02.09.10 | Victoria Gallagher
Reviews for Tony Blair’s memoir A Journey (Hutchinson) have been mixed but comprehensive with 49 pages of the national press devoted to it today.
The Telegraph called the memoirs “a strange book by a gifted man”. Columnist Simon Heffer commented that “there have never been prime ministerial memoirs like these”. He added: “They are the memoirs of a man who tries to marry two conflicting impulses—wanting to be liked . . . and wanting to settle scores.” Heffer also questioned how much the title is a “result of an instruction from his publishers to provide something that will make money”, and how much came from Blair’s personality.
The Guardian’s Julian Glover wrote: “You can’t put it down. But then it is so badly written in parts that you can barely pick it up.” He added: “At times its great flaws are magicked away by his brilliance as a politician, the man who can make you believe. Then, pages later, you feel almost sick. There are at least three gushing sexual passages, more Mills and Boon than prime ministerial memoir.”
Author Ben Macintyre writing for the Times said the book often reads as though it has been dictated: “written in a congenial style peppered with slang and gossipy asides”. He added: “At one moment he is the bloke in the pub. The next, he is Churchill.”
New Labour spin-doctor Peter Mandelson has provided his views on Blair’s book for the Independent, saying the lesson at the heart of the memoir is that Labour lost the vote in 2010 because “we appeared to voters to have lost our way in the final years of government”. Also writing for the Independent Mary Ann Sieghart said she was struck by Blair’s candour. She added: “I have read many a prime ministerial memoir and none of the other authors has been as self-deprecating, as willing to admit mistakes and to tell jokes against themselves.”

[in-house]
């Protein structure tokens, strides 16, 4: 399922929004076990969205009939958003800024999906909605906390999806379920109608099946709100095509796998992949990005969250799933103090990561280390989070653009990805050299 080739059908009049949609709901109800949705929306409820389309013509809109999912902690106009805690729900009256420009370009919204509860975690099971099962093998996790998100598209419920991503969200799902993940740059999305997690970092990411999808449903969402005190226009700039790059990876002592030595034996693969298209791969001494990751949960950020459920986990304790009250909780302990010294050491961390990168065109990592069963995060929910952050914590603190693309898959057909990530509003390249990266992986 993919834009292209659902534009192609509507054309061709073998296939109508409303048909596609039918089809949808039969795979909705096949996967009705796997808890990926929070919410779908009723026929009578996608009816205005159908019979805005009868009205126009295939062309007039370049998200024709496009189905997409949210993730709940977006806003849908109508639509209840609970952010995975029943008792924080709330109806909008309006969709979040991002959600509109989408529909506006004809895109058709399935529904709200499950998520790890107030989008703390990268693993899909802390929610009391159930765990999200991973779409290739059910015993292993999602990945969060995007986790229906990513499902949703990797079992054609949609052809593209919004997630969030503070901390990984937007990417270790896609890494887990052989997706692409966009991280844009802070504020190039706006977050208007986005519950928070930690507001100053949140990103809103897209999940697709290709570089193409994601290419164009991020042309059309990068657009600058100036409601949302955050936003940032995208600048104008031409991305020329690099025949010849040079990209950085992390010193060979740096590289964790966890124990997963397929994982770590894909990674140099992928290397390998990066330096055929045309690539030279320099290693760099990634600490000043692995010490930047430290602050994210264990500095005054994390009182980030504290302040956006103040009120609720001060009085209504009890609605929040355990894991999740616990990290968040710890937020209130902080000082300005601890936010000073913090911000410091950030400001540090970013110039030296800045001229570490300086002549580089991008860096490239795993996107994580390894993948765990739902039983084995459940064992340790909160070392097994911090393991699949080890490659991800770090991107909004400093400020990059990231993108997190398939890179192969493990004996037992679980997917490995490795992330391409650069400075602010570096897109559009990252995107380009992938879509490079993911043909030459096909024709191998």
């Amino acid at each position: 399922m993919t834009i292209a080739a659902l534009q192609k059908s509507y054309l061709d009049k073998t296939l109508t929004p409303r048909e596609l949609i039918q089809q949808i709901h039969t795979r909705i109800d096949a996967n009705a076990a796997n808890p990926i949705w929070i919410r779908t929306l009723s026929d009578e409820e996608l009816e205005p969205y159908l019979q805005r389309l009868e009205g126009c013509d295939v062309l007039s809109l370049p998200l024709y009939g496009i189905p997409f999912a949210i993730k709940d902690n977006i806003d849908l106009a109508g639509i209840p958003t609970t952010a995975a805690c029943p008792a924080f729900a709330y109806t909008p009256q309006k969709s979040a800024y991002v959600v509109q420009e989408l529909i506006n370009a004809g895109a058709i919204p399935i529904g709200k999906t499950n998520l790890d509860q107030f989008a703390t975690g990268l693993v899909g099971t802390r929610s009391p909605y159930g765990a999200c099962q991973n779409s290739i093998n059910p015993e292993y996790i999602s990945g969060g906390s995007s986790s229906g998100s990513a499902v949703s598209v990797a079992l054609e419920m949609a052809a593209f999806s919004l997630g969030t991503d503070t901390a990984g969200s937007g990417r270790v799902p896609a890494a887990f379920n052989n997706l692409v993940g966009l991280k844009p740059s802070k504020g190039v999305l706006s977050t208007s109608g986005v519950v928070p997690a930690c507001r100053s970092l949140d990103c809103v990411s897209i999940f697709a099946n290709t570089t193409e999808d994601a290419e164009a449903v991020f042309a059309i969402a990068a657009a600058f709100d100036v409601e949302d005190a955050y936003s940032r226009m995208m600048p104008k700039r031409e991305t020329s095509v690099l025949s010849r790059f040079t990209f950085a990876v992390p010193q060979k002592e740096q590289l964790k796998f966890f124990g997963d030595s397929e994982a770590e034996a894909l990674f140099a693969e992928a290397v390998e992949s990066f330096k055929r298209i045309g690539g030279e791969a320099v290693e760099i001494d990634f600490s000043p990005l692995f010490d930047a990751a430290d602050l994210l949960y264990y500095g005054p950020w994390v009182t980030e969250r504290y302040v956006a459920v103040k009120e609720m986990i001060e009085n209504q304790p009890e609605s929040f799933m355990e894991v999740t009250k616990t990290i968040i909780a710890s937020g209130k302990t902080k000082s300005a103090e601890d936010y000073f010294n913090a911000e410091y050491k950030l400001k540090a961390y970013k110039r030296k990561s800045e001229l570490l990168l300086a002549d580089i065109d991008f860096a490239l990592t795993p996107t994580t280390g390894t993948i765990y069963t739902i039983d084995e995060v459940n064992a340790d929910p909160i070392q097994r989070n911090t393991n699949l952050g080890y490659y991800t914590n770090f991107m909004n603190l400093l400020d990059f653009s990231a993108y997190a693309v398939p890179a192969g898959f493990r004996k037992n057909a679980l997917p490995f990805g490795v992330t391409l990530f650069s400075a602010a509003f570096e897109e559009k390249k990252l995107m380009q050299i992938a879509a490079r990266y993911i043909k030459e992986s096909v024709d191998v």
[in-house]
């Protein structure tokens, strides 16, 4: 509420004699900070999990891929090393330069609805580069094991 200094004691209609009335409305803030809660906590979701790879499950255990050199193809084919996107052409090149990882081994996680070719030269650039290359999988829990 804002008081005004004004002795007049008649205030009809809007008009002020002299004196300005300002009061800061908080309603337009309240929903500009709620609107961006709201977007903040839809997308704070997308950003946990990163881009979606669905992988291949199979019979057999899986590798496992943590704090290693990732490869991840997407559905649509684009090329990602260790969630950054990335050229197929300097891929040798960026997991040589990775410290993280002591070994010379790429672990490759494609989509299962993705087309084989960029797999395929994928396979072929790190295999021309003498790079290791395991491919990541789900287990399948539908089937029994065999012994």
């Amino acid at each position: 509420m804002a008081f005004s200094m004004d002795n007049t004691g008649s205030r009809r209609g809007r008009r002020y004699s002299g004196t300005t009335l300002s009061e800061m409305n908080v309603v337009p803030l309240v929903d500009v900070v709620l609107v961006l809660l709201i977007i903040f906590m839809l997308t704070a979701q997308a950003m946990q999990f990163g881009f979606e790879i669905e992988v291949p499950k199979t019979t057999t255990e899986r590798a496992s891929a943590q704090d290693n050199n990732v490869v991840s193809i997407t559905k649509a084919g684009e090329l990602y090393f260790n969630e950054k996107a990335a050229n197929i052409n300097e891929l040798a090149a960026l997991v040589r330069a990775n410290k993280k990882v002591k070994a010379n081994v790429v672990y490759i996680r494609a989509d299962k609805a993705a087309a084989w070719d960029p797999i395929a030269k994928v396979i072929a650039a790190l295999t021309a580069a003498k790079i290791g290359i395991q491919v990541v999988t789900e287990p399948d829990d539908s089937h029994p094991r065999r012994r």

Despite the headline ‘Such epic conceit’, the Daily Mail said the title is interesting, “full of good and often funny vignettes of power”. It added: “It says much for the author that, despite acres of such yuck, gush and awesome moral conceit, he also paints a vivid picture of what it is like to be prime minister 24 hours day, seven days a week, 365 days a year.”
Yesterday [1st September], Waterstone’s called the title “the political memoir of the year”, reporting that it was outperforming sales of Mandelson’s The Third Man (HarperCollins) eight to one on first day of sales.